begins with the glad tidings of the salvation, which finds its climax in the
Nativity, the birth of Jesus. Then, the season of Epiphany, the manifestation
of the Lord marked with His baptism at Jordan, where the Father reveals the Son
to the world and expresses His love for the Son. The public life of Jesus is
commemorated during this season. During the Great Fast the passion, death and
burial of the Lord is remembered. The period of Resurrection contemplates the
mystery of the resurrection of the Lord. After the season of Resurrection
follows the period of the Apostles, which is marked by the feast of the
Pentecost, the coming of the Holy Spirit, and recalls the preaching of the
message of the kingdom of God. As a result of the work of the Spirit and the
preaching of the Apostles there is the growth of the Church, which is
recollected during the period of the Summer. The glorification and the
veneration of the Cross of Christ is the central theme of the period of the
Elias and the Cross. Then the season of Moses, in which the Church prepares
herself for the day of judgement. Finally, there is the consecration of the
Church by Christ to the Father at the Parousia, which marks the
The above account of the
liturgical seasons illustrates the way through which the Church treasures and
transmits her ethos alive and active. By way of following the different
liturgical seasons annually, the mystery of Christ is unveiled to the faithful,
of course, in relationship with human history and mystery. Besides the
celebration of the mystery of Christ in the Divine Liturgy, the arrangement of
the liturgical season offers the faithful an added opportunity to contemplate
different phases of the mystery of Christ one after another for a deeper
personal assimilation. Thus, while the celebration of the Divine Liturgy helps
the faithful to walk before, with, in and for Christ regularly,
the arrangement of the liturgical seasons assists the believers to
contemplate the mystery of Christ annually and conform themselves to His
From the above discussion on
the liturgical celebration of the Qurbana, it is clear that Christian worship is
Christ-centered. The structure of each and every celebration of the Qurbana and
the organization of the liturgical seasons marvellously make the mystery of
Christ present for a present appreciation and appropriation. As the mystery of
Christ is unveiled to the worshipping assembly, so do the believers have a
collective and personal encounter with God in Christ through the Holy Spirit.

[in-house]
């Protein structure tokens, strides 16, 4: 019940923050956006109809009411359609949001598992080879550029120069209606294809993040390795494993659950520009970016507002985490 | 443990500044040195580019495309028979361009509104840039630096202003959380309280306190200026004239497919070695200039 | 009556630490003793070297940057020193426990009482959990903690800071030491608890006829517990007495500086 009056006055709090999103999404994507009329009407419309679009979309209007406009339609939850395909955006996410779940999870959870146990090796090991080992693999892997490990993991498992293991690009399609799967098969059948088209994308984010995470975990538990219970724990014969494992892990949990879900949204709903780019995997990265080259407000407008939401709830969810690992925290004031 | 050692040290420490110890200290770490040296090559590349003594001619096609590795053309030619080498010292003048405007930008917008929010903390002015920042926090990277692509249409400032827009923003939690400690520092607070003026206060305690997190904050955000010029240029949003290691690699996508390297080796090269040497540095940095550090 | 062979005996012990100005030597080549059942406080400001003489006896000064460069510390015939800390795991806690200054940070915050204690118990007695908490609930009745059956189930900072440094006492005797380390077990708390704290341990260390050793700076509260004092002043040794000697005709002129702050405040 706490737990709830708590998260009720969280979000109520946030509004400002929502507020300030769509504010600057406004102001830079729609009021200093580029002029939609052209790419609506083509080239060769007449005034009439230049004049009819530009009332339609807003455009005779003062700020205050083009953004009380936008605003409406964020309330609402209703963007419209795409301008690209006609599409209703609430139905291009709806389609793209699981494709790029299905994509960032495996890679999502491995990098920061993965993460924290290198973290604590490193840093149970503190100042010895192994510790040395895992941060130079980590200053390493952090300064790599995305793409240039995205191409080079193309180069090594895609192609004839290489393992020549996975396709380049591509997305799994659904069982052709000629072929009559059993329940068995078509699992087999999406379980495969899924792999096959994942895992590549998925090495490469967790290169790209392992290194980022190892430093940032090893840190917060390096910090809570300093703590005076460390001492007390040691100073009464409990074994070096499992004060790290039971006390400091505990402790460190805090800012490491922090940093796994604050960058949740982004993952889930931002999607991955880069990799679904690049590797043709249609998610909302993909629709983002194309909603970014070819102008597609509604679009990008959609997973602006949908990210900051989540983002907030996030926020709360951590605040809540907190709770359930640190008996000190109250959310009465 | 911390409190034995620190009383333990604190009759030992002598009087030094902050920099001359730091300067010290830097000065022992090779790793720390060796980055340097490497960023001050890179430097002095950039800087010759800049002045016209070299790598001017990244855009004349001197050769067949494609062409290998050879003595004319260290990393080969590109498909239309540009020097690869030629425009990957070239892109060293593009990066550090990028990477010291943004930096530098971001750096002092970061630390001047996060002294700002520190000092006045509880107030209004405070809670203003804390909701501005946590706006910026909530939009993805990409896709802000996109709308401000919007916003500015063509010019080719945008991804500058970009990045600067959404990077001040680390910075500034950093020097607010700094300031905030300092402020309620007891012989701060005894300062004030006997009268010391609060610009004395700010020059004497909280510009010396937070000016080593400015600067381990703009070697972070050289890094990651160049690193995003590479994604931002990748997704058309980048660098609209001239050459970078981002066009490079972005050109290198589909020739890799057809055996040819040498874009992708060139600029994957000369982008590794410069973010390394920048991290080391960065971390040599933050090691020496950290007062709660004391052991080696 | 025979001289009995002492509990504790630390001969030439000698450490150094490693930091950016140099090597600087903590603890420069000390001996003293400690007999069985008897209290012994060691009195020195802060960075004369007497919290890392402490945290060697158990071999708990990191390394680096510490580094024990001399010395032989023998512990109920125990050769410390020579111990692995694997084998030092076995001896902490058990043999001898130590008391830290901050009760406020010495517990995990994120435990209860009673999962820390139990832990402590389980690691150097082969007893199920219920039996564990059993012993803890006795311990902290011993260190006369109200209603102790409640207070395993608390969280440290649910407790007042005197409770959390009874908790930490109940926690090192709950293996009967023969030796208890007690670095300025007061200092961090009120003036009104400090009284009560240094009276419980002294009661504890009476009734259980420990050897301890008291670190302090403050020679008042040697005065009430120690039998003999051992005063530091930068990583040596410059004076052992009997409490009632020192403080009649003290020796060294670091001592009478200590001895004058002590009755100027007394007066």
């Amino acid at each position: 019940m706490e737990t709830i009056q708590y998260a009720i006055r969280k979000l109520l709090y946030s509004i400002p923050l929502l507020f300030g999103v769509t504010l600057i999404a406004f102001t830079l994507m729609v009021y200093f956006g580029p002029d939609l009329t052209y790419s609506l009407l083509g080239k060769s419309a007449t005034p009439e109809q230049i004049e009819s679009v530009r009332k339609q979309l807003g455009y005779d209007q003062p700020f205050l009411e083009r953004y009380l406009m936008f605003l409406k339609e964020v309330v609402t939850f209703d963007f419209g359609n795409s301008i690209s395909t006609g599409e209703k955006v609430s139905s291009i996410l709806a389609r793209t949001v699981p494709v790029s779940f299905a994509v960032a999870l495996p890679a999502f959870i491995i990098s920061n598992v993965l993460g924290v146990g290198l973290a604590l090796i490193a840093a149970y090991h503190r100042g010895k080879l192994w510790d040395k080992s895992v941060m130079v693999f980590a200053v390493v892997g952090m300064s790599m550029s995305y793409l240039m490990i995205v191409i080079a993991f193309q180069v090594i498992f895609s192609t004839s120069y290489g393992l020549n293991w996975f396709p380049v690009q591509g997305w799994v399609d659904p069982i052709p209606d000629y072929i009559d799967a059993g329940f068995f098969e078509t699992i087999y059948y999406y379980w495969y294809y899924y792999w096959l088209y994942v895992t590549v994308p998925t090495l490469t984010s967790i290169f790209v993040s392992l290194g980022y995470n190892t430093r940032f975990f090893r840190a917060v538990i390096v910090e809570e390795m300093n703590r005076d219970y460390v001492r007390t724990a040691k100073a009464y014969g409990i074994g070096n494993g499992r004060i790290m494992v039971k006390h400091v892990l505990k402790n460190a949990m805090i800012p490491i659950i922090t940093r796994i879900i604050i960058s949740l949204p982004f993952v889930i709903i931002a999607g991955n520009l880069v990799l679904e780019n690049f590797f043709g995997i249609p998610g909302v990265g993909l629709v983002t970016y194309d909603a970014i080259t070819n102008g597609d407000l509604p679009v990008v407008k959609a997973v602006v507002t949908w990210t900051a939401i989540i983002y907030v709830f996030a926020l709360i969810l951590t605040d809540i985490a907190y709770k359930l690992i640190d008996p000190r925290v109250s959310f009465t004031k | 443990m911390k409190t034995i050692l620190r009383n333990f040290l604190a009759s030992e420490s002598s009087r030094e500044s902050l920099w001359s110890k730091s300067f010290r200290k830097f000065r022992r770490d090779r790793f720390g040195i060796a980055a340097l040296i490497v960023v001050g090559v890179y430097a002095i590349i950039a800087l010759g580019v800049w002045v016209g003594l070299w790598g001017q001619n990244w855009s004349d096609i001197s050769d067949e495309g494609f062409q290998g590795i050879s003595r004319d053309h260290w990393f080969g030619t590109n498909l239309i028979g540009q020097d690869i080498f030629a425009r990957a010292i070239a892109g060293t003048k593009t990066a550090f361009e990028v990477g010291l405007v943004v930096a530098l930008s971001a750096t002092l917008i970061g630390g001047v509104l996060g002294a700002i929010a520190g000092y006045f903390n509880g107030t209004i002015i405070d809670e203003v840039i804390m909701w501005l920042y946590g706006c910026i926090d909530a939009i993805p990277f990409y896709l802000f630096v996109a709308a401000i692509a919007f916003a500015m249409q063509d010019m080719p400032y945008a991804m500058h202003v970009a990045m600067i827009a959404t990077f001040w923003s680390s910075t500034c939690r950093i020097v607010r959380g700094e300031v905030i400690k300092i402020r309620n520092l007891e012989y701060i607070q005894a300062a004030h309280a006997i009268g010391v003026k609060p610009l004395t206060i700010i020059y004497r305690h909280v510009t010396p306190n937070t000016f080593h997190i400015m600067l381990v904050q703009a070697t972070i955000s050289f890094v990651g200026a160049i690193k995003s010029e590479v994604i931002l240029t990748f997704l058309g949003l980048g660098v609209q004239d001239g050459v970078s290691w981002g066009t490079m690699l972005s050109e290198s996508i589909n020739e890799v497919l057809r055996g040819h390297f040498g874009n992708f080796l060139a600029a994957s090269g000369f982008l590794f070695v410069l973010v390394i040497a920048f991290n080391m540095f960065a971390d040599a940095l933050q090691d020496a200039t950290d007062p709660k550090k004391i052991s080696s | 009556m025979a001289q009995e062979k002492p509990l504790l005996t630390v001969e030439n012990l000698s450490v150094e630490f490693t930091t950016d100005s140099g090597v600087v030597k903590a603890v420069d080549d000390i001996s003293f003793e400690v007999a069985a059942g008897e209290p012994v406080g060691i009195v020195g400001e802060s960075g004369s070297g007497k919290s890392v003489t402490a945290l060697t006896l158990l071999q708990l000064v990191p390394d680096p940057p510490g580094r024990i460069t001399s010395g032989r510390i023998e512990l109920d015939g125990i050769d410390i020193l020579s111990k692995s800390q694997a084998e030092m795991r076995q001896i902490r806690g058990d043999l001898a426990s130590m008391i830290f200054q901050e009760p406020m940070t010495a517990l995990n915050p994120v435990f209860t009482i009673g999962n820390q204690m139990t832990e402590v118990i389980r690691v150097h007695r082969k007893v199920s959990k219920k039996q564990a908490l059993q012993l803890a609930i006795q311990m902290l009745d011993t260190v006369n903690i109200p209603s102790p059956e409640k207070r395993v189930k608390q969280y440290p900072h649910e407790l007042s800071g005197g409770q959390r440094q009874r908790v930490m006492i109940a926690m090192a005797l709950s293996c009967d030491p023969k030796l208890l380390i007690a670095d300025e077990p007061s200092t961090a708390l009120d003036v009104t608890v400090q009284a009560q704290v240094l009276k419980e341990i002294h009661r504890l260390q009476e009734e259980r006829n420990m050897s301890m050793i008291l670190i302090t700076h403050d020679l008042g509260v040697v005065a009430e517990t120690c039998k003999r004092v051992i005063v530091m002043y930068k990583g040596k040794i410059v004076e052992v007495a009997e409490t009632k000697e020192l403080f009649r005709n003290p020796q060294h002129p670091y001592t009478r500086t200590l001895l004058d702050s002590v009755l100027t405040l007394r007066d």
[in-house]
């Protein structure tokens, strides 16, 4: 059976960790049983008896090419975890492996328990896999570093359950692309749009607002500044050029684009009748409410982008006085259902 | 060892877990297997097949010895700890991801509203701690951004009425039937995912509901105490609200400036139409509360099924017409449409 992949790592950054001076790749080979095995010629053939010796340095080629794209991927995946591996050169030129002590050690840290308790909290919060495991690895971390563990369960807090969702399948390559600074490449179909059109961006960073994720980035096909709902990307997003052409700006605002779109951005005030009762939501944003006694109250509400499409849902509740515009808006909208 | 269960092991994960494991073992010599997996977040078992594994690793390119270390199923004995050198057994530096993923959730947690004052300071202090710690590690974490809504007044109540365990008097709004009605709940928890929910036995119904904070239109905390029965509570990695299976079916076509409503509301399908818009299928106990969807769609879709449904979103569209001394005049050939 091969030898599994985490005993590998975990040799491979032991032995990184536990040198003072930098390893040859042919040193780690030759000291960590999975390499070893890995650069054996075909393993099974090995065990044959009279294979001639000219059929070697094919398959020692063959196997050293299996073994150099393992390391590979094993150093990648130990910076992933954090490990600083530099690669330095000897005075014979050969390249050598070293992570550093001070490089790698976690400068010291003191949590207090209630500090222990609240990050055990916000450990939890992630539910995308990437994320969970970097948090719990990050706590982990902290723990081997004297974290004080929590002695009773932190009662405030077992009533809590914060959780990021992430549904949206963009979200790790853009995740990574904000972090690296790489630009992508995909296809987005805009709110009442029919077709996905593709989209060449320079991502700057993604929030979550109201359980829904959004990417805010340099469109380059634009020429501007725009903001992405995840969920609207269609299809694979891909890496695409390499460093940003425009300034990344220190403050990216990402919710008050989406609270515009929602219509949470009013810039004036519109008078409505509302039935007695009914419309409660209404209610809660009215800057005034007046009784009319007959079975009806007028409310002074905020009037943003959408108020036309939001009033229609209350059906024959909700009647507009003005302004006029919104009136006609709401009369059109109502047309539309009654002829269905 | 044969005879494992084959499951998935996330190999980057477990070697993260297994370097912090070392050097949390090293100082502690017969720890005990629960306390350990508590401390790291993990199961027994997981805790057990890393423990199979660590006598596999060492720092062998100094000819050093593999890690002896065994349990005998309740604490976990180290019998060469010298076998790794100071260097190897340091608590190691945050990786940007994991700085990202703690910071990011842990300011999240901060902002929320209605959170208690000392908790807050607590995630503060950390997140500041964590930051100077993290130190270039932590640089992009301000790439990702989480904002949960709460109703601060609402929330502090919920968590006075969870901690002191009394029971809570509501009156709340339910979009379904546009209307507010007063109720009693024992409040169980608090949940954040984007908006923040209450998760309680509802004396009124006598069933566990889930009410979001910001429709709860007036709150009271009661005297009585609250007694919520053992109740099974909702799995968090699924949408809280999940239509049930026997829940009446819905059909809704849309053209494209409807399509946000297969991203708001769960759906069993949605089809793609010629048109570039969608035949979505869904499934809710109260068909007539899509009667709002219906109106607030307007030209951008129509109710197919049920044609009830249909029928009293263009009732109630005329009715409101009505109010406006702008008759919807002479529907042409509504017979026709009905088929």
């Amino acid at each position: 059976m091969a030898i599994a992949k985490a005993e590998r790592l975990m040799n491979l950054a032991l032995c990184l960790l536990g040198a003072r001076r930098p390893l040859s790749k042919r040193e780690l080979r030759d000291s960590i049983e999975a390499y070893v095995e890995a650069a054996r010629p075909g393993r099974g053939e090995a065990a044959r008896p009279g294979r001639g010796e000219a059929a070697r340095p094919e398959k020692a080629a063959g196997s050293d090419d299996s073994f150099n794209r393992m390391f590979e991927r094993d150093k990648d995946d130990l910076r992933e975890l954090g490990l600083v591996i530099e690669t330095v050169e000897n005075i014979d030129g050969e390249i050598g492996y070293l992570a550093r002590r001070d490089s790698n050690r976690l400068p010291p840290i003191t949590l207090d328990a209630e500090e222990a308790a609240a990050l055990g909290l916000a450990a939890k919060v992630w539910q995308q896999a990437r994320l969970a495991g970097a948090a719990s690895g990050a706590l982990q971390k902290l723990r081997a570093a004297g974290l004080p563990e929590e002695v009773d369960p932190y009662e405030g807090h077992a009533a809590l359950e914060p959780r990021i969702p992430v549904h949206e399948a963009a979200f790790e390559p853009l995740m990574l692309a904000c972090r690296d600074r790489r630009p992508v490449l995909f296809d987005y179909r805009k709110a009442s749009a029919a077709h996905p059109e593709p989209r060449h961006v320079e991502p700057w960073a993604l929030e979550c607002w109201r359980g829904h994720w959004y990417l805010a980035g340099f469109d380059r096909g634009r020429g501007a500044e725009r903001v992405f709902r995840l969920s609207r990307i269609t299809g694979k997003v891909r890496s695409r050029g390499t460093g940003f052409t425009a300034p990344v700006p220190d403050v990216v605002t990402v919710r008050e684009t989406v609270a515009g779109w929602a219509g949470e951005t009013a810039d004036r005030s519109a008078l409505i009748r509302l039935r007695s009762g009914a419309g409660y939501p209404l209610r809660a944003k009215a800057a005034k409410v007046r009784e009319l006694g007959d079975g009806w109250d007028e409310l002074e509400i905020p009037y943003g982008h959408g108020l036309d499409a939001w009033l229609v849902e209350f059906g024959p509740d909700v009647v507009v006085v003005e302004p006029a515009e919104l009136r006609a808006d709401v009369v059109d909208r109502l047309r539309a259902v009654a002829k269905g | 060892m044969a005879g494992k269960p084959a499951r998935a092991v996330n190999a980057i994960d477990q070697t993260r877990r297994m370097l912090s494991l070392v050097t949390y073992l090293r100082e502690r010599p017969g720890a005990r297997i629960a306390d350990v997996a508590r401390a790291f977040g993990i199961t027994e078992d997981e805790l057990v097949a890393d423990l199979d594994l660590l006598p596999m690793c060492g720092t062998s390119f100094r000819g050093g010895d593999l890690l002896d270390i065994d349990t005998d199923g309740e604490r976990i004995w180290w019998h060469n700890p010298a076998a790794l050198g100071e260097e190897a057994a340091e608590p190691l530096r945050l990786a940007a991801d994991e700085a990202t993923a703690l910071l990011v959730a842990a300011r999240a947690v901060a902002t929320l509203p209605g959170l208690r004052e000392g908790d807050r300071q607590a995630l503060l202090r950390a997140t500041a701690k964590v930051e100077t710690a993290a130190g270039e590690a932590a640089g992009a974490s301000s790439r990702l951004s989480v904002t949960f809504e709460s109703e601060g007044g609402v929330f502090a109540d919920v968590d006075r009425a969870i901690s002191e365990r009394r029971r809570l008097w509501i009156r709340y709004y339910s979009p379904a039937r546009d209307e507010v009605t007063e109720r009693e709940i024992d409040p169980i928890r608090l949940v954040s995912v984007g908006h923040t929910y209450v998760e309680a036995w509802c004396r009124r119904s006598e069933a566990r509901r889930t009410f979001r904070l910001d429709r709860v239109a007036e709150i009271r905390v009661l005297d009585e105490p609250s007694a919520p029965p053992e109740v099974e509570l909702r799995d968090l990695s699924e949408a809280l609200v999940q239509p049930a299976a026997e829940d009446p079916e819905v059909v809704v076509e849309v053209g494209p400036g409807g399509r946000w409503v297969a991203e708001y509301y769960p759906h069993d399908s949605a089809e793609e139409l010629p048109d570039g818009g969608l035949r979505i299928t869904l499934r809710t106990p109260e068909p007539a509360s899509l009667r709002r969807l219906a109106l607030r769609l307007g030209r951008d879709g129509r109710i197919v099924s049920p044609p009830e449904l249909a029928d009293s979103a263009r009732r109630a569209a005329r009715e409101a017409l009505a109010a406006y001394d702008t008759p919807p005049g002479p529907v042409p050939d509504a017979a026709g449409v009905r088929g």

Such a personal and ecclesial experience of the risen Lord in the Eucharist
necessarily forms the frame of thought of the believers correspondingly.
Consequently, these thoughts are supposed to find translation in the daily life
of the Christians by way of adequate words and appropriate action. Since the
celebration is pre-eminently centered on the mystery of Christ, the thought that
the believers will be equipped with the Eucharist will match with the thought of
Christ. If the thought of Christ pervades the mind of the faithful, then,
undoubtedly, their words and actions will necessarily be like that of Christ.
Besides, the sacramental regeneration of the faithful to the likeness of God in
Christ through the Spirit fundamentally engenders the faithful towards a life in
Christ and a Christ-like life.
Indeed, to-be-in-Christ and
to-be-like-Christ is an ongoing and growing task for the faithful. Though the
faithful are reborn to the new life in Christ, this new state of life is to be
preserved and perfected through their daily life, through carrying their crosses
and walking before the Lord. This is the path to perfection, the way to the
holiness of the Father. The celebration of the Eucharist nourishes and supports
the believers on the way to the Father in Christ through the Spirit. Walking in
the footsteps of Jesus Christ, the believer makes the forward and upward
movement, until humanity is vivified fully by divinity. In this sense the role
of Christian ethics is to support and guide the faithful towards the
Christ-likeness, the divinization. In fulfilling this task, Christian ethics has
to be ever more rooted in the mystery of Christ and in the history of salvation,
which the celebration of the Divine Liturgy magnificently manifests and
To conclude, Christian ethics,
therefore, indicates and involves a moving and living in Christ and a living
like Christ. In and through creation and redemption in Christ every person is
filially related to the Father through the Spirit. Through the celebration of
the sacraments of initiation, in a special way through the Eucharist, the Church
imparts to the faithful the life of Christ. This life of Christ enables the
believers to lead a life in Christ, both in mind and body. Such a
transformation of the faithful in Christ, necessarily, enables them to live like
Christ through their daily thought-word-action, giving glory to God,
establishing peace on earth and rendering hope to human beings.
H. T. Engelhardt Jr., Bioethics and Secular Humanism: The Search for a
Common Morality, London: SCM Press, 1991, 101.
J. B. Chethimattam, “Christian Moral Theology,” Jeevadhara 19 (1989),
J. Verstraten, “An Ethical Agenda for Europe,” Ethical Perspective 1
A. Scola, “Gesù Cristo, fonte di vita cristiana,” Studia Moralia 36
S. Acerincev, “Il futuro del cristianesimo in Europa,” in L’identità
culturale dell’Europa, a cura di S. E. Paul Card. Poupard (Casale
Monferrato, 1994), 125.
B. Petrà, “Le sfide del teologo moralista,” Studia Moralia 33 (1995),
V. Guroian, Ethics after Christendom, Toward an Ecclesial Christian
Ethic, Michigan: William B. Eerdmans Publishing Co., 1994, 33.
Hans Urs von Balthasar, “Nine Propositions on Christian Ethics,” in J.
Ratzinger, H. Schúrmann & H. U. von Balthasar, Principles of Christian